Del Toro’s Pans Labyrinth

573 Words3 Pages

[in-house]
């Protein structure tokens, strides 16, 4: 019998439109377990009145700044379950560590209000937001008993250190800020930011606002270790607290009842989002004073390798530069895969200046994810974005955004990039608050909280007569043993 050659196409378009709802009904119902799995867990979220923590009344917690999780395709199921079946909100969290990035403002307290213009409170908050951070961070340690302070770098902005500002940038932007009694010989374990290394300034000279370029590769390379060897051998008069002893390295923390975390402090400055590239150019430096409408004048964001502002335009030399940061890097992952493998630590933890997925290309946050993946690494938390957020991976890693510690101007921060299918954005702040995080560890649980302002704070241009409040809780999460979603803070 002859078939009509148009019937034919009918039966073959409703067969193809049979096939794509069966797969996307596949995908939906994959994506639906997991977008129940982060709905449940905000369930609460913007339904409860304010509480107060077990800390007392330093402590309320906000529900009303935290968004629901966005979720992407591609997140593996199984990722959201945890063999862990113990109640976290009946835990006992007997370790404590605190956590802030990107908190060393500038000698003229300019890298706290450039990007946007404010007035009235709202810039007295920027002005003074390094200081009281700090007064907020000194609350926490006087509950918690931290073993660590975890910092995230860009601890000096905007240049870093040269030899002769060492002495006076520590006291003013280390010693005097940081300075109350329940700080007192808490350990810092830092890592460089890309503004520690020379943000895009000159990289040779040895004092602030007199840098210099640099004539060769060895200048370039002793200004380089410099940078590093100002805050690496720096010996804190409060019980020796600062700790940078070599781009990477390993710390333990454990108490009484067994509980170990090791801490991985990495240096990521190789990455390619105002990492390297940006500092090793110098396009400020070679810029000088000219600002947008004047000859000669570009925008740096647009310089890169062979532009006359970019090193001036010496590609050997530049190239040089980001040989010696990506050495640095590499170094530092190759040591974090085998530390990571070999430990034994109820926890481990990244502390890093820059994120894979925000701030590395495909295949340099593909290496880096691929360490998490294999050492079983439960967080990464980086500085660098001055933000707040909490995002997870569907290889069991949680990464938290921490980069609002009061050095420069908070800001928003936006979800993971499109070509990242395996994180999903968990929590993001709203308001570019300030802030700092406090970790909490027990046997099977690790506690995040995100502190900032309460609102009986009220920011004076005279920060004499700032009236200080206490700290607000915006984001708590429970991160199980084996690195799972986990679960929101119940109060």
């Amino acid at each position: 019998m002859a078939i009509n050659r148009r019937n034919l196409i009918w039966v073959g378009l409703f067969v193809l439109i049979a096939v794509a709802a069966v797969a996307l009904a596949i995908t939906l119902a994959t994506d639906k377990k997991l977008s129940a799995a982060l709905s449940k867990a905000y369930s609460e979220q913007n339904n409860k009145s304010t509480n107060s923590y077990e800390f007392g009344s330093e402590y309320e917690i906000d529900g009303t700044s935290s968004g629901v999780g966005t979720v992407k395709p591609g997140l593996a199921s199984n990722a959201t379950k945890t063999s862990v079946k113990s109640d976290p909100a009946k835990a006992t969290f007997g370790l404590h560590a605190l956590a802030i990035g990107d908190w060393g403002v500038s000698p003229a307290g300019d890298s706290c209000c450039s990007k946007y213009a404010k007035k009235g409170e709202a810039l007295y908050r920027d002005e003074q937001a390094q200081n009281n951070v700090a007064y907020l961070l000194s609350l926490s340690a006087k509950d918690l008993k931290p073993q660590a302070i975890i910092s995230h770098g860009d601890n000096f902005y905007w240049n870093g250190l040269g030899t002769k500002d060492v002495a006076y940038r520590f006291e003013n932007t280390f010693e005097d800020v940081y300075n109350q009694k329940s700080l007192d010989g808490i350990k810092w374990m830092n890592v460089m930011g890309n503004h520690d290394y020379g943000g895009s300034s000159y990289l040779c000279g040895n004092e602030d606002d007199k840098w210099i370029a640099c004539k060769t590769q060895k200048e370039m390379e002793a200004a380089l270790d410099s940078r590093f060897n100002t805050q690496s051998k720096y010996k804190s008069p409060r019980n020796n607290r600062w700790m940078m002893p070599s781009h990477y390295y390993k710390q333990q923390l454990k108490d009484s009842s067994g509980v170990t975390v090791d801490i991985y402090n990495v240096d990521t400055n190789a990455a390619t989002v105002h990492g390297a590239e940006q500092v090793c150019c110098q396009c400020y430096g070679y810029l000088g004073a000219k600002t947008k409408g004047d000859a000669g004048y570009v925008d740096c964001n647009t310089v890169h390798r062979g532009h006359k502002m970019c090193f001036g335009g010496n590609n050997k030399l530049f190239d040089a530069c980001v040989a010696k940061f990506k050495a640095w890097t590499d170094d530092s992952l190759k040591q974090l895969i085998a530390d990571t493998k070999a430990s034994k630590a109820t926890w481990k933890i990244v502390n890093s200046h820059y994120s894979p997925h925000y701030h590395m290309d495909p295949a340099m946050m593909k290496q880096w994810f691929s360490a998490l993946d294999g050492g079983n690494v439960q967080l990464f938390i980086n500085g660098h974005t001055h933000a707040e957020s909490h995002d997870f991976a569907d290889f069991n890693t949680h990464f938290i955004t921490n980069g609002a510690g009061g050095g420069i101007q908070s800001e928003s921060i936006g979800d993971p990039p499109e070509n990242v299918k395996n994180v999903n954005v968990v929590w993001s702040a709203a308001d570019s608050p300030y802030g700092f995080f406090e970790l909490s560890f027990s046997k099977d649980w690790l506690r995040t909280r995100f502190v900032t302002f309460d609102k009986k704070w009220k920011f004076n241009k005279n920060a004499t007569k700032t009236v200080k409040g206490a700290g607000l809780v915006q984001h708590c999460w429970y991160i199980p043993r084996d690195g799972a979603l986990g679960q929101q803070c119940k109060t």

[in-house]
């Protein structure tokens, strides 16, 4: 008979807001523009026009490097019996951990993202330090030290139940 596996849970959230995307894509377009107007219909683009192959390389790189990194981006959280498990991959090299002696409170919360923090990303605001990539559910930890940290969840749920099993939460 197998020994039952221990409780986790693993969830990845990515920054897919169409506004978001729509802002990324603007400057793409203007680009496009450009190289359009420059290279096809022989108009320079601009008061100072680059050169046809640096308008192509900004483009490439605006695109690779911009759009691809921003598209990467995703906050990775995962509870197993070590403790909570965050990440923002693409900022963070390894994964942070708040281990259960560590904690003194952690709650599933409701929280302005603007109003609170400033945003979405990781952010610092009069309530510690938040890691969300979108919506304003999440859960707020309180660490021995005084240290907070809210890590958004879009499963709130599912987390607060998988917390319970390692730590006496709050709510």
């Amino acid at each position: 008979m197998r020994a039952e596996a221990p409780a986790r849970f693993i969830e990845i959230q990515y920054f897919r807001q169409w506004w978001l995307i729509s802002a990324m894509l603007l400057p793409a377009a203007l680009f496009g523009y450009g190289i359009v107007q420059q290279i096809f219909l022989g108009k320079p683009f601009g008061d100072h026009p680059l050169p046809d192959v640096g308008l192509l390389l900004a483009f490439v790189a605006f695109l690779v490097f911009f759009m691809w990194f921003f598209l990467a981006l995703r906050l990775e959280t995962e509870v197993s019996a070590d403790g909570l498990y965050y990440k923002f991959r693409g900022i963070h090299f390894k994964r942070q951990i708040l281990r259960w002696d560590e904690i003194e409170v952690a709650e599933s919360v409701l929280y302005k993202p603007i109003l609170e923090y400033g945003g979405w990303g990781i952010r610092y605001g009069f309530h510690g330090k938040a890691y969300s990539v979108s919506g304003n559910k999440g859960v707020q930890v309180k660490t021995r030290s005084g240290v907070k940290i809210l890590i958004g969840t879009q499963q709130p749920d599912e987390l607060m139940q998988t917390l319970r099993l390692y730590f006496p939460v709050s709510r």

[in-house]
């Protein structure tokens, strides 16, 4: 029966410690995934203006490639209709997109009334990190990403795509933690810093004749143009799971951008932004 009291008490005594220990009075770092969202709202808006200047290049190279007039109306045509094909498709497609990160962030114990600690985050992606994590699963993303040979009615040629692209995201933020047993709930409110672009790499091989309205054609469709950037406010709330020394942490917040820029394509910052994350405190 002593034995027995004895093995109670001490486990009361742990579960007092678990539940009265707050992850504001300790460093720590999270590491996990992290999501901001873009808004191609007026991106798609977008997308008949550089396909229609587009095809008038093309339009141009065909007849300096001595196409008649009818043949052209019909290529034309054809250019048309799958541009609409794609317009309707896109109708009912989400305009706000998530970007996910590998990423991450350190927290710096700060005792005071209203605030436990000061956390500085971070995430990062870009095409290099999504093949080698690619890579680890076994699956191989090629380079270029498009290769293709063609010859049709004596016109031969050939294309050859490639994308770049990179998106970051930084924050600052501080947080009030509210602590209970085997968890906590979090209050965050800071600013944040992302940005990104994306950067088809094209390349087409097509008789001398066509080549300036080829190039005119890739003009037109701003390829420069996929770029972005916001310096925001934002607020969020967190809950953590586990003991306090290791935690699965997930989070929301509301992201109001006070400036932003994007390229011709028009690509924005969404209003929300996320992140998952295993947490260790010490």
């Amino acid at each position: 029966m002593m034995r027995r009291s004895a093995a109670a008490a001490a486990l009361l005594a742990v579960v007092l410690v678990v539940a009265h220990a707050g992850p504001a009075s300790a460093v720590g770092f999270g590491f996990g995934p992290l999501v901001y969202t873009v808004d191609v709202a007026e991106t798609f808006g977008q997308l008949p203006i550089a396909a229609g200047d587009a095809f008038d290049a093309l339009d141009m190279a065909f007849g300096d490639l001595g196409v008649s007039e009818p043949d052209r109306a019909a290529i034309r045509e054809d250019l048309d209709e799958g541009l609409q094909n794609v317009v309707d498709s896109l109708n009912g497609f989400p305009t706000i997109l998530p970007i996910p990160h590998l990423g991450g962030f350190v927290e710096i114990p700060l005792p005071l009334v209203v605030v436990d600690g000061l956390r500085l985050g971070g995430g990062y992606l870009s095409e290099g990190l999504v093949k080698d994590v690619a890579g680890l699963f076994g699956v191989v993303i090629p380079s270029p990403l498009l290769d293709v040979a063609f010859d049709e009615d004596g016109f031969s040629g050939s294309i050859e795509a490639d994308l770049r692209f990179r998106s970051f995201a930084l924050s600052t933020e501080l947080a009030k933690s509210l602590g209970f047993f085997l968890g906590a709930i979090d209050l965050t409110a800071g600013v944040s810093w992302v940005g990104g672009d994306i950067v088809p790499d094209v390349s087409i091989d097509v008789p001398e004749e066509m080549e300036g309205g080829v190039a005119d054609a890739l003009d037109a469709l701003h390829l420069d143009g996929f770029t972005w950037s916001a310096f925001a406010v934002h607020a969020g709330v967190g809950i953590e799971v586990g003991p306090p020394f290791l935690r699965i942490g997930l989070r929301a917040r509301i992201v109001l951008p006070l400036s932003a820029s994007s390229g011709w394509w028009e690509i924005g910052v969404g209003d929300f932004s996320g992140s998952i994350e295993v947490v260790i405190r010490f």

Discuss del Toro’s use of symbolism, imagery and myths in Pan’s Labyrinth and how they contribute to your understanding of the film. Del Toro exposes both the fantastical and the political through the experiences of little Ofelia. I found this a wonder to watch, as it is visually stunning in its intricacy and Latino-Gothic style, yet informative and thought provoking in its brutally realistic look at the events of the Spanish Civil War. Del Toro has created his own Brother’s Grimm fairytale, with a twist; I like to describe it as a Gothic ‘Alice in Wonderland’ – ‘Ofelia in the Labyrinth’. Her ‘white rabbit’ is a less-glamorous stick-insect, her ‘Queen of Hearts’ is a monstrous toad which has a key in its stomach instead of jam tarts and her ‘Mad Hatter’ is the Satyrn-like ‘pale man’ who doesn’t like tea, but children… Although the film is shown from a child’s perspective, this is not a fairytale for children. Del Toro has brought the ‘grim’ back to the Disney-fied fairytales. The film revolves around a female protagonist, but unlike the females in traditional fairytales, this young girl is not only independent and completes her given tasks, but also is unfazed by the monstrous creatures she encounters. Her imagination, much like del Toro’s, is powerful – powerful enough to distract her from the unsparing reality. The young girl is however naïve, she does not understand the politics of the reality she is in, something a more adult audience does understand and then therefore sympathises with the girl caught up in it – especially mothers. While Ofelia is the prominent character in the ‘Underworld’ narrative, it seems Mercedes – another strong female – is the protagonist of the reality-side. She impacts the narrative with her infiltration of Vidal’s camp (seemingly innocently as a maid), through which the Rebels can then take victory. However, her maternal
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